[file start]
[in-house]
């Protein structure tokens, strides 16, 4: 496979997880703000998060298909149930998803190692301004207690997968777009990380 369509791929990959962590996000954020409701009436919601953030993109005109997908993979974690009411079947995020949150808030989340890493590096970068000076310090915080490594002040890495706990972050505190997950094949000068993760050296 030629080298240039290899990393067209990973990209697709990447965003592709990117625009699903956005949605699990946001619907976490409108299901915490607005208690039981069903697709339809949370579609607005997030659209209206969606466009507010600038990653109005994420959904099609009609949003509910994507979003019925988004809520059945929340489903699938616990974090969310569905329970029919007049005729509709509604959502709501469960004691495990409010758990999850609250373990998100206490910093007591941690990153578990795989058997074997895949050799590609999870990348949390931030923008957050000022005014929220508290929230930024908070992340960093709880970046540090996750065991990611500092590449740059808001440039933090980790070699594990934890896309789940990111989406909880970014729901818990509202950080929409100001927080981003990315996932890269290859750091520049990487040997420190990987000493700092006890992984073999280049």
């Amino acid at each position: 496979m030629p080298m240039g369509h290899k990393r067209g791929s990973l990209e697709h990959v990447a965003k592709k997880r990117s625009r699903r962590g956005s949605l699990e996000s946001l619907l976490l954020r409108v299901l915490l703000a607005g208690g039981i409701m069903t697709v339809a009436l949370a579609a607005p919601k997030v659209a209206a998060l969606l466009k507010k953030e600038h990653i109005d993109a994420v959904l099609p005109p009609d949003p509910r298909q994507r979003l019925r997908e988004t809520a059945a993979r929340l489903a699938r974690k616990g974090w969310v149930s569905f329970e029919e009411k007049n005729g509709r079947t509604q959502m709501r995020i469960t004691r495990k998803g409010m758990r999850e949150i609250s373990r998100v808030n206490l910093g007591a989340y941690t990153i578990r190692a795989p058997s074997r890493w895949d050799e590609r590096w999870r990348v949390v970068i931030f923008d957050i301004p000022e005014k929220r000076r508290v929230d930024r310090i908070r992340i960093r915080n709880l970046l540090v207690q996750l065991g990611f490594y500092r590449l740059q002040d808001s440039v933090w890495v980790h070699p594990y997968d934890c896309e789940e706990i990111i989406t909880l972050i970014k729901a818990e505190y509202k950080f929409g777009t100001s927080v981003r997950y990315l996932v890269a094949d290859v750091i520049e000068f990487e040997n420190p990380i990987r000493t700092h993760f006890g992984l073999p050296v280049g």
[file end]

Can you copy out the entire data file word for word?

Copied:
[in-house]
């Protein structure tokens, strides 16, 4: 496979997880703000998060298909149930998803190692301004207690997968777009990380 369509791929990959962590996000954020409701009436919601953030993109005109997908993979974690009411079947995020949150808030989340890493590096970068000076310090915080490594002040890495706990972050505190997950094949000068993760050296 030629080298240039290899990393067209990973990209697709990447965003592709990117625009699903956005949605699990946001619907976490409108299901915490607005208690039981069903697709339809949370579609607005997030659209209206969606466009507010600038990653109005994420959904099609009609949003509910994507979003019925988004809520059945929340489903699938616990974090969310569905329970029919007049005729509709509604959502709501469960004691495990409010758990999850609250373990998100206490910093007591941690990153578990795989058997074997895949050799590609999870990348949390931030923008957050000022005014929220508290929230930024908070992340960093709880970046540090996750065991990611500092590449740059808001440039933090980790070699594990934890896309789940990111989406909880970014729901818990509202950080929409100001927080981003990315996932890269290859750091520049990487040997420190990987000493700092006890992984073999280049």
């Amino acid at each position: 496979m030629p080298m240039g369509h290899k990393r067209g791929s990973l990209e697709h990959v990447a965003k592709k997880r990117s625009r699903r962590g956005s949605l699990e996000s946001l619907l976490l954020r409108v299901l915490l703000a607005g208690g039981i409701m069903t697709v339809a009436l949370a579609a607005p919601k997030v659209a209206a998060l969606l466009k507010k953030e600038h990653i109005d993109a994420v959904l099609p005109p009609d949003p509910r298909q994507r979003l019925r997908e988004t809520a059945a993979r929340l489903a699938r974690k616990g974090w969310v149930s569905f329970e029919e009411k007049n005729g509709r079947t509604q959502m709501r995020i469960t004691r495990k998803g409010m758990r999850e949150i609250s373990r998100v808030n206490l910093g007591a989340y941690t990153i578990r190692a795989p058997s074997r890493w895949d050799e590609r590096w999870r990348v949390v970068i931030f923008d957050i301004p000022e005014k929220r000076r508290v929230d930024r310090i908070r992340i960093r915080n709880l970046l540090v207690q996750l065991g990611f490594y500092r590449l740059q002040d808001s440039v933090w890495v980790h070699p594990y997968d934890c896309e789940e706990i990111i989406t909880l972050i970014k729901a818990e505190y509202k950080f929409g777009t100001s927080v981003r997950y990315l996932v890269a094949d290859v750091i520049e000068f990487e040997n420190p990380i990987r000493t700092h993760f006890g992984l073999p050296v280049g």